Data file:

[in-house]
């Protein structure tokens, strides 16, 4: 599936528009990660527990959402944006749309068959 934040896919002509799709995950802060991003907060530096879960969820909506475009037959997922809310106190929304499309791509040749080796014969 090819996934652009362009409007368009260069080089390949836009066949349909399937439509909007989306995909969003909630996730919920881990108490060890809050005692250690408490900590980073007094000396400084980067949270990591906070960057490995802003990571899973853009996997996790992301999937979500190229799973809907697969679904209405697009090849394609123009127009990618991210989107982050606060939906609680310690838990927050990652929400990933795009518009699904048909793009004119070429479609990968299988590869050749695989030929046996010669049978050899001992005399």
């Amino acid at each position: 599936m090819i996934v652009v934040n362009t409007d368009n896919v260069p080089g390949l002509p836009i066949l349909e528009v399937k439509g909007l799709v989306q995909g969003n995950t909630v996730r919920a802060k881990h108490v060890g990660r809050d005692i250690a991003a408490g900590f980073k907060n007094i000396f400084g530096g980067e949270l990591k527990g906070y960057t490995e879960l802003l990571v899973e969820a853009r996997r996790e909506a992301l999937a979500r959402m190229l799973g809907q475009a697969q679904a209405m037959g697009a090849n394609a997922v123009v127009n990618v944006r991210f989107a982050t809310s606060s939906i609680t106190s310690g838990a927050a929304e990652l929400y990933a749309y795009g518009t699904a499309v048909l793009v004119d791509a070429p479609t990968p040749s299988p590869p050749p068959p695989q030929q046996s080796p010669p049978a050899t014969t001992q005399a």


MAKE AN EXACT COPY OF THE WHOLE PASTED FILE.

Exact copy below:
[in-house]
């Protein structure tokens, strides 16, 4: 599936528009990660527990959402944006749309068959 934040896919002509799709995950802060991003907060530096879960969820909506475009037959997922809310106190929304499309791509040749080796014969 090819996934652009362009409007368009260069080089390949836009066949349909399937439509909007989306995909969003909630996730919920881990108490060890809050005692250690408490900590980073007094000396400084980067949270990591906070960057490995802003990571899973853009996997996790992301999937979500190229799973809907697969679904209405697009090849394609123009127009990618991210989107982050606060939906609680310690838990927050990652929400990933795009518009699904048909793009004119070429479609990968299988590869050749695989030929046996010669049978050899001992005399």
């Amino acid at each position: 599936m090819i996934v652009v934040n362009t409007d368009n896919v260069p080089g390949l002509p836009i066949l349909e528009v399937k439509g909007l799709v989306q995909g969003n995950t909630v996730r919920a802060k881990h108490v060890g990660r809050d005692i250690a991003a408490g900590f980073k907060n007094i000396f400084g530096g980067e949270l990591k527990g906070y960057t490995e879960l802003l990571v899973e969820a853009r996997r996790e909506a992301l999937a979500r959402m190229l799973g809907q475009a697969q679904a209405m037959g697009a090849n394609a997922v123009v127009n990618v944006r991210f989107a982050t809310s606060s939906i609680t106190s310690g838990a927050a929304e990652l929400y990933a749309y795009g518009t699904a499309v048909l793009v004119d791509a070429p479609t990968p040749s299988p590869p050749p068959p695989q030929q046996s080796p010669p049978a050899t014969t001992q005399a």